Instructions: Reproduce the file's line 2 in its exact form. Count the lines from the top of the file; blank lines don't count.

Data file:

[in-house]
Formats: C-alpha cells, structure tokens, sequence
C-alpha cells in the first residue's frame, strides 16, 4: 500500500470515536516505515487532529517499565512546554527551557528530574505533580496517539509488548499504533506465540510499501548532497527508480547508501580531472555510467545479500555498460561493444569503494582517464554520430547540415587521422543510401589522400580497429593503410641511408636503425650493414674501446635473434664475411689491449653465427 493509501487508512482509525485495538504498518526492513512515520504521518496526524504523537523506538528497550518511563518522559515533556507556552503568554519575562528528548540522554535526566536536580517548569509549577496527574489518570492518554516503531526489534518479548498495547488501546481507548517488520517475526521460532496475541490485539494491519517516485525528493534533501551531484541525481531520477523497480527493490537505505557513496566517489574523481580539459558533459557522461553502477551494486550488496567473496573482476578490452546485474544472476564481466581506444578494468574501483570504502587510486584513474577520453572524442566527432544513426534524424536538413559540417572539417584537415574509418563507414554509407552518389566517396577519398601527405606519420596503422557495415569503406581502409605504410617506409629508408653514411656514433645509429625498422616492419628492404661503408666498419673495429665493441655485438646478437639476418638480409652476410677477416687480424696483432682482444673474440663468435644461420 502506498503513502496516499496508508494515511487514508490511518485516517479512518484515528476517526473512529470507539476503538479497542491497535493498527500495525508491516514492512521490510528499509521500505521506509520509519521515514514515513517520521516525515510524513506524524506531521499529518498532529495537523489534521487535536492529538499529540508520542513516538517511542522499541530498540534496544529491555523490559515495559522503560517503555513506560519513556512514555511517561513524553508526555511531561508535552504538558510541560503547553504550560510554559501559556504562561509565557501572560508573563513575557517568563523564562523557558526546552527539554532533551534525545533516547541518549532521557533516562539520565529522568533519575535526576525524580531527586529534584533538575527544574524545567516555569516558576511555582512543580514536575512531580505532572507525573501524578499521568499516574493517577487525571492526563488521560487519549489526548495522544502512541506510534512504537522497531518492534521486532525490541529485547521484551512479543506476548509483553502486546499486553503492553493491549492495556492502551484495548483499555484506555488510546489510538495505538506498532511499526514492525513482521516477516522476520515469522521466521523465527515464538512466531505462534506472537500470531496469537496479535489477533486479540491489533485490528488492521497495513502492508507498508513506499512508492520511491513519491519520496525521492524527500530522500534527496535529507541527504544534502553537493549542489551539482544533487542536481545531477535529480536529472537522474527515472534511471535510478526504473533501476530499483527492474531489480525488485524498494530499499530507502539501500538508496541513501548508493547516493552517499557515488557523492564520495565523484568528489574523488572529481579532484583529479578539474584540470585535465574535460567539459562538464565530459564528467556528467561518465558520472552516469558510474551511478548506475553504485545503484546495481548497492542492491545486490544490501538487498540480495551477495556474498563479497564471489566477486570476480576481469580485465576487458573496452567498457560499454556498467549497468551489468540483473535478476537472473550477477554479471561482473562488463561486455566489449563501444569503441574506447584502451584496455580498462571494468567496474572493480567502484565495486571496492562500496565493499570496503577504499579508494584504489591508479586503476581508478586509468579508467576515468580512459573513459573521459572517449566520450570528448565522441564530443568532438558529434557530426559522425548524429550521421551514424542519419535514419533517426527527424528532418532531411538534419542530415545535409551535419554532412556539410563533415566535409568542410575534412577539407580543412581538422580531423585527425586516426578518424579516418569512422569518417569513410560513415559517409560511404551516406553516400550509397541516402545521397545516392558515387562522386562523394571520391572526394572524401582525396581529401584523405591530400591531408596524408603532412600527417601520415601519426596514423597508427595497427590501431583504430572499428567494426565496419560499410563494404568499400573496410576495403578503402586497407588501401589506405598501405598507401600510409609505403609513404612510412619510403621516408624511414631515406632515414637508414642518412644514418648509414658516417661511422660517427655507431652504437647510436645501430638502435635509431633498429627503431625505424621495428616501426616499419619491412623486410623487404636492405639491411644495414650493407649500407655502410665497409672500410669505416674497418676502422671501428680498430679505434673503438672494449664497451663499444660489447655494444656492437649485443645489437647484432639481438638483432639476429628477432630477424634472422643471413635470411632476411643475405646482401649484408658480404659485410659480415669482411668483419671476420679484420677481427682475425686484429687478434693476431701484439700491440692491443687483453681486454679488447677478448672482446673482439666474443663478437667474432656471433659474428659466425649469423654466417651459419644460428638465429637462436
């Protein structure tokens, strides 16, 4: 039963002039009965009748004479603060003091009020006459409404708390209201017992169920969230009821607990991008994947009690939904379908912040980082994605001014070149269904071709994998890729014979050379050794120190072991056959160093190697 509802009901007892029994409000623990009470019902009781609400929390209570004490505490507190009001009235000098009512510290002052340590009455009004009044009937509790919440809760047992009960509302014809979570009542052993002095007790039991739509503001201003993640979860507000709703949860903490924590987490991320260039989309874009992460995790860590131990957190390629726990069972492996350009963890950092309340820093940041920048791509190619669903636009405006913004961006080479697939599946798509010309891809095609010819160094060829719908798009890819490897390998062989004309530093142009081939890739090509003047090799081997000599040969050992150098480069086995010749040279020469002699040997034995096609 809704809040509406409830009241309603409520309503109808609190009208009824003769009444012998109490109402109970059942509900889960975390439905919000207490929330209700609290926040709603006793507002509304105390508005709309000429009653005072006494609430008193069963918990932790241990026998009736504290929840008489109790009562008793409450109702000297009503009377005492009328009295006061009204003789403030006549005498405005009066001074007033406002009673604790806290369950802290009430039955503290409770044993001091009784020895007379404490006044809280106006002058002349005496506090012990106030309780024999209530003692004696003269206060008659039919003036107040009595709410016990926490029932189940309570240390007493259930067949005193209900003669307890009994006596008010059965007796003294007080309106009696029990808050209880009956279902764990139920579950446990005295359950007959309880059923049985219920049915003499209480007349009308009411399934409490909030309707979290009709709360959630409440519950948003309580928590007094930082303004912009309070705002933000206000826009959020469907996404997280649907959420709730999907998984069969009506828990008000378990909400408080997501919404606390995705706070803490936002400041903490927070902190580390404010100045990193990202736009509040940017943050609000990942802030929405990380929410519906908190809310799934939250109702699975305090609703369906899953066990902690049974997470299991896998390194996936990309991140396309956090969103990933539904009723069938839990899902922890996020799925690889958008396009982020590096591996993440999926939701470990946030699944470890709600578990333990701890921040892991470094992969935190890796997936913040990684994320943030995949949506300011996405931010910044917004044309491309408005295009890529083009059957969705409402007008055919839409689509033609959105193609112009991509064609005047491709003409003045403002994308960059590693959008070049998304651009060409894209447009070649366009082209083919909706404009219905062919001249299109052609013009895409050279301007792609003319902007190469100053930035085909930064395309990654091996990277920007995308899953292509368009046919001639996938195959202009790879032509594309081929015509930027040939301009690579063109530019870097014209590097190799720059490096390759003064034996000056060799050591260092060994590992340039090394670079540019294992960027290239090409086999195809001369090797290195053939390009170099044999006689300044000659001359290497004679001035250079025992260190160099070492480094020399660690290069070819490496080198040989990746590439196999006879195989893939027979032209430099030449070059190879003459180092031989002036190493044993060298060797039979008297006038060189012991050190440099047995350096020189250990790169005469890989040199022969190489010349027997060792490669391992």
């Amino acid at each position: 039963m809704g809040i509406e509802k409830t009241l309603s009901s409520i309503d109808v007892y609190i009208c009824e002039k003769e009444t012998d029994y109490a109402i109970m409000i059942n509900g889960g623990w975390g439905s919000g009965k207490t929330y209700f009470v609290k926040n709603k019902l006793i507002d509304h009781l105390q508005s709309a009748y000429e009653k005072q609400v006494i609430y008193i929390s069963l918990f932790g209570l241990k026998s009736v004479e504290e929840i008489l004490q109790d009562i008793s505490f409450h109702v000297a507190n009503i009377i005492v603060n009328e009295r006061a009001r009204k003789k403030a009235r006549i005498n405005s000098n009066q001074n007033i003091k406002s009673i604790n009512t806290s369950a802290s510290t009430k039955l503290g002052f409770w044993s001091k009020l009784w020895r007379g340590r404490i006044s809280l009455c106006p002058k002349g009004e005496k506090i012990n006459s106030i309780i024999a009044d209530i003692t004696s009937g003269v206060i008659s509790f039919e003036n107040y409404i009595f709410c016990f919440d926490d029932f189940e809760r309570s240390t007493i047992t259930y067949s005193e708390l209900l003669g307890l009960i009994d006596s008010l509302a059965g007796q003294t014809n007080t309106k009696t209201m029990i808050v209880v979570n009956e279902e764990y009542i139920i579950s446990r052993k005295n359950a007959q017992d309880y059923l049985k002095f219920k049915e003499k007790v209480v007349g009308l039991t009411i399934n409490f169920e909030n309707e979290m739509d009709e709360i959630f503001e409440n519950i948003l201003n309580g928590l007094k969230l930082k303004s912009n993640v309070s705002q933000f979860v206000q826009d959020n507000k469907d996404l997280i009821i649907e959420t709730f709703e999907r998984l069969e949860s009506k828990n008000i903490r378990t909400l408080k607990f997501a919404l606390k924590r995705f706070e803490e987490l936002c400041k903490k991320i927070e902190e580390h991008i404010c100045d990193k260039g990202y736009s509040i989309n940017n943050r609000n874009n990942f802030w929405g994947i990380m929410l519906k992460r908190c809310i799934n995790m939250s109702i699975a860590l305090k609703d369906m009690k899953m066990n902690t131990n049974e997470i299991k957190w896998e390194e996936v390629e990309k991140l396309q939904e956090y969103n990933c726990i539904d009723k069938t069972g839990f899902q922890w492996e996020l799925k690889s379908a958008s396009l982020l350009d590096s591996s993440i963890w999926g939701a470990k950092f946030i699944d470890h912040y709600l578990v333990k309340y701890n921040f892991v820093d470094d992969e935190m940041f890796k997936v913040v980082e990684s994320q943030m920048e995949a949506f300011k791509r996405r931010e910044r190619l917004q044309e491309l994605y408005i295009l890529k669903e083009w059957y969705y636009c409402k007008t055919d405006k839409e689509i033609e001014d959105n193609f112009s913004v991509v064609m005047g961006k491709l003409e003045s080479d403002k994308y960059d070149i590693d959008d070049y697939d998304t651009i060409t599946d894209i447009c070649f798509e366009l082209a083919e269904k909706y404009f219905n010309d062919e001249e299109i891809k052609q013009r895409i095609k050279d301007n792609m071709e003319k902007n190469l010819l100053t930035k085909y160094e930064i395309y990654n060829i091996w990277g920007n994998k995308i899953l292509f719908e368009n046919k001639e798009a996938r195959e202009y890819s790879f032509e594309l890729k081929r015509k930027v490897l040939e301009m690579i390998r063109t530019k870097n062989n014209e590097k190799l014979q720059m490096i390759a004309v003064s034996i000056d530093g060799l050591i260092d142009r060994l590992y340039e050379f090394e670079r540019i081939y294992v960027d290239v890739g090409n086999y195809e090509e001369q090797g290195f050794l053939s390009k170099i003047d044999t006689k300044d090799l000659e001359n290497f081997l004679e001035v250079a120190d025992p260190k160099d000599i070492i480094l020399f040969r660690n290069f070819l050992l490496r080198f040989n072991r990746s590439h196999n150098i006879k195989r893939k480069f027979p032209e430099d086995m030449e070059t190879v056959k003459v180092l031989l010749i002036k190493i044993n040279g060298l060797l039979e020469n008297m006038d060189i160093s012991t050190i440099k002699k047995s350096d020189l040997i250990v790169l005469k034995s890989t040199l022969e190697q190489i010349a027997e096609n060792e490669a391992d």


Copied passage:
Formats: C-alpha cells, structure tokens, sequence